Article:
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BANGKOK 18 July 2019 15:43
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ForestGardener

Agricultural Permaculture / Forest Gardening

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Fascinating post, I'm very interested with the outcome of your project, and the richness of info coming along.

To take a break from all the technical data being brought up from the shelves, I'd like to repeat what a friend just recently told me :

Around Chantanaburi, there is at least one such 'fruit garden'. People pay a cover charge of 200B, and then can eat as much as they can enjoy ! My friend told me the place is huge, they even have a golf cart to help you visit the place, and every body wa shaving a lot of fun.

I don't know wether this is the kind of place you have in mind.

This is a great idea for farmers who want to diversify their income, and may be couple that with homestay.

As a landscape architect, I am personnaly very interested into that idea, and will be going on a short investigation trip over there shortly (I love investigating fresh fruits ! ^^). May be this week-end.

++ ^^

Hi sunsamourai

That place sounds intresting. I tried to google on internet but find only Horticultural Research Centre.

Do you think that could be the place?

Horticultural Research Centre (ศูนย์วิจัยพืชสวน) located on Sukhumwit Road in Tambon Tapon, Amphoe Khlung, 21 Kilometres from Chanthaburi, covering a total area of 280 rai. The centre is responsible for horticultural research in order to solve the problems as well as develop major economic plants in the Central Region and the East. There are experimental plantations of various horticultural plants such as durian, rambutan, mangosteen, zalacca, santol as well as decorative plants, herbs and spices. A 30-minute study trail is provided through gardens and plantations. A camping ground is also allocated for visitors, with tents for 1–3 persons available at Baht 100–200. Contact at least 1 week in advance for a group visit. Tel. 0 3939 7030, 0 3939 7146 during office hours on weekdays.

I hope you go for a short investigation trip. Take some photos and get back with a report.

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Try googling "Leucaena", Thai name Kratin.

Its a legume tree.

Very common in Thailand.

Edible young seeds.

I grows very fast on almost any soil.

Will create shade for other plants that need it.

The leaves make good green manure & livestock feed.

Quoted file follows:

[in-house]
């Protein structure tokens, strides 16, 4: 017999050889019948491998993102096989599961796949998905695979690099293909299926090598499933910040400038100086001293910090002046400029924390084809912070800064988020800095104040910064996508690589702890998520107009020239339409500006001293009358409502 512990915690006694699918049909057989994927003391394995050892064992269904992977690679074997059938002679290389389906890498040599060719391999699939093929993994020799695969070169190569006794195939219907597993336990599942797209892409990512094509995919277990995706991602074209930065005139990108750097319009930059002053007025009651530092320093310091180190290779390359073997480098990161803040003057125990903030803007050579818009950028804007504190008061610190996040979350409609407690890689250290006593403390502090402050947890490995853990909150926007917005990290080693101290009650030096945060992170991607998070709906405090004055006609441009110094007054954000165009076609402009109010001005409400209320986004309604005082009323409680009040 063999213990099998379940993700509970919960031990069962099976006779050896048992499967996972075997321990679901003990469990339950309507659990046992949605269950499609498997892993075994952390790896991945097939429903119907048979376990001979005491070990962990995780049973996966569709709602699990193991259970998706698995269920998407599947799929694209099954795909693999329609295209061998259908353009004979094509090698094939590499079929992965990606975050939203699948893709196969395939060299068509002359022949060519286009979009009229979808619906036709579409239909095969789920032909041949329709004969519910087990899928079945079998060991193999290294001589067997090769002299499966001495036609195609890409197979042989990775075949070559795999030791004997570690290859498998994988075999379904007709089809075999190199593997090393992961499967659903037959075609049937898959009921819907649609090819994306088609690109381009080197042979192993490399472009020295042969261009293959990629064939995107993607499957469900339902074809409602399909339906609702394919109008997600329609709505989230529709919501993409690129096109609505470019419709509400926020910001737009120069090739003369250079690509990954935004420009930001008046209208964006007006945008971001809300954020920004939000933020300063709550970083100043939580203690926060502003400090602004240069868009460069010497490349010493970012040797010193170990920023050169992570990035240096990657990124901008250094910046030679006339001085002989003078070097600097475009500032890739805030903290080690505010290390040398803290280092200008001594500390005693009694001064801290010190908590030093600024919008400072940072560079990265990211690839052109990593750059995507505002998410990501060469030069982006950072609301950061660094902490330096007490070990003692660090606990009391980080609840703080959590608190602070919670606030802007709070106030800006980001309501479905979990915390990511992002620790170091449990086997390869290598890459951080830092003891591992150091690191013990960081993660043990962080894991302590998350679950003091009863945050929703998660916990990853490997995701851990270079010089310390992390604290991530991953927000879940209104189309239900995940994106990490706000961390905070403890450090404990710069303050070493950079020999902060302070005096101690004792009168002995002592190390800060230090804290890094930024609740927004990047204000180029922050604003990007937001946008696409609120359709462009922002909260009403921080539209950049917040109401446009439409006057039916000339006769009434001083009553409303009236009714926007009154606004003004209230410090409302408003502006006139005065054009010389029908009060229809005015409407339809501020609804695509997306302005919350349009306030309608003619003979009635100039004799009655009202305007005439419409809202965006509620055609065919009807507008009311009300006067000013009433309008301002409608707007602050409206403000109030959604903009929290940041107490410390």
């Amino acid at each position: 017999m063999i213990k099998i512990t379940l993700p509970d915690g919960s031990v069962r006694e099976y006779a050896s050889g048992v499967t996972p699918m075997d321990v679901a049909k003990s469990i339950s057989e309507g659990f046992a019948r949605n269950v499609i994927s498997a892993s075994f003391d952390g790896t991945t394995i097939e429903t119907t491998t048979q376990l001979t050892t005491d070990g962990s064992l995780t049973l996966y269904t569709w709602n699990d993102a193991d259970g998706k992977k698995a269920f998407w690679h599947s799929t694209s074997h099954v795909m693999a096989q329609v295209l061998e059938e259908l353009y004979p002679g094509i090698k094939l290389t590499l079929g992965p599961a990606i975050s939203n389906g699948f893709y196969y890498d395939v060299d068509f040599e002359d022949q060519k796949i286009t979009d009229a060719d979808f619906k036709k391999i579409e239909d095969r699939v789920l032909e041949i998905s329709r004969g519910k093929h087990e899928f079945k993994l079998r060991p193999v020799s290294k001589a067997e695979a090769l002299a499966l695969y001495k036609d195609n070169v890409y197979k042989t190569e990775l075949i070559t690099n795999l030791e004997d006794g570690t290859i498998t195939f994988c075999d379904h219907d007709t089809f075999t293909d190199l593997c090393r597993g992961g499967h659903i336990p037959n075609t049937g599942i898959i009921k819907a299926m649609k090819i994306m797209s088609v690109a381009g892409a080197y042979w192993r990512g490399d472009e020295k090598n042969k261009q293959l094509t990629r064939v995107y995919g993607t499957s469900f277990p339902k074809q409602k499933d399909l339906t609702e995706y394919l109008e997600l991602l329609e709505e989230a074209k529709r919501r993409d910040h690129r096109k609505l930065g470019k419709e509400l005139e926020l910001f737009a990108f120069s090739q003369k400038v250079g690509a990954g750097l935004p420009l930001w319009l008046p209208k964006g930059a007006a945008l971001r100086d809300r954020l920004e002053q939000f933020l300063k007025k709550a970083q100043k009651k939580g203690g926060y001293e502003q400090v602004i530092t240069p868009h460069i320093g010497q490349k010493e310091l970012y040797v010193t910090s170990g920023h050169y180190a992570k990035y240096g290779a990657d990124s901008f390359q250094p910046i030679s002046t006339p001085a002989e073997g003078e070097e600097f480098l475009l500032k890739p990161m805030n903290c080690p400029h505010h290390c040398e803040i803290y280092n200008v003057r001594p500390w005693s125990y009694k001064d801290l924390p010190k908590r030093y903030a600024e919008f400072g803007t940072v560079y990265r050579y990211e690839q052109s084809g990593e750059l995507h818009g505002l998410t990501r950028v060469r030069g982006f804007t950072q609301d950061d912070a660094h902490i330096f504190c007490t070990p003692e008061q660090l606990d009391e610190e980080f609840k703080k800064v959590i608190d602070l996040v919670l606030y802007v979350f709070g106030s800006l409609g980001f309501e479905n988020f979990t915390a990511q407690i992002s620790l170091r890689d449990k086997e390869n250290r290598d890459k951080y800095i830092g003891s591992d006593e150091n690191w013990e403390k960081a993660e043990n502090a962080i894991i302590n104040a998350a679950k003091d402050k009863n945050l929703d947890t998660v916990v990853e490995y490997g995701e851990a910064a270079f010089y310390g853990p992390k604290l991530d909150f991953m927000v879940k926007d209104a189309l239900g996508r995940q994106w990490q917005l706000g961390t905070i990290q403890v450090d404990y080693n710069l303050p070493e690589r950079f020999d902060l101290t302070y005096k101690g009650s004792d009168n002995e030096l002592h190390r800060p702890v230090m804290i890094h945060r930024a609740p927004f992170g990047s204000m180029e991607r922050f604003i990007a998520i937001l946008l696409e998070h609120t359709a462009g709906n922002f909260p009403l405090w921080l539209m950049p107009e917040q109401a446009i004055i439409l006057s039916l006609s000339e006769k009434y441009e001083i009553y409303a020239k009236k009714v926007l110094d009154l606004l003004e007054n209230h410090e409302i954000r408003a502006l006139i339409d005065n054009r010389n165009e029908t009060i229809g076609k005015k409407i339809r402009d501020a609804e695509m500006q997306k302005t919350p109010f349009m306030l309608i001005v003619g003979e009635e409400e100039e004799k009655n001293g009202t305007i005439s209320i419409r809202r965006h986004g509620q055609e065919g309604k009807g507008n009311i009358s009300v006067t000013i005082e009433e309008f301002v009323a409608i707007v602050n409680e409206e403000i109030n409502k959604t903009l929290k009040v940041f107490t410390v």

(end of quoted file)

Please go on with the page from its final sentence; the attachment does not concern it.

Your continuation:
Can be cut frequently.

Vetiver Grass, Thai Ya Fek.

Great for planting along the edges of your ditches to stabalise banks & control runoff.

Produces huge amounts of grass blades for mulch.

In my experience it likes full sun,

Some of mine under trees has nearly died, a few yards away its huge.

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There's a newsletter from the FAO called Non Wood Forest Products Digest- the website address is below.

A few articles in recent publications have discussed the Acai fruit which seems to have potential but I haven't seen any evidence that it's been grown in Thailand with success.

http://www.fao.org/forestry/49935/en/

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Hi fellow forest gardener,

The Upland Holistic Development Project has been experimenting and promoting a form of complex agroforestry in northern Thailand for more than ten years. They have a very good list of appropriate species, some of which should work in Ubon.

We've been trying some of this out north of Chiang Mai for a couple of years, with some success. We plant things that might bear harvest in 40 years (Asian redwood, etc.), things that yield in a year (cassava, taro, papaya), and everything in between.

You'll have to google these things, because I'm "not allowed to post a url" for some reason.

UHDP

Fair Earth Co. (look at the farm page)

Good luck!

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Hi fellow forest gardener,

You'll have to google these things, because I'm "not allowed to post a url" for some reason. ???

UHDP

Fair Earth Co. (look at the farm page)

Good luck!

:o Put the URL in your profile. :D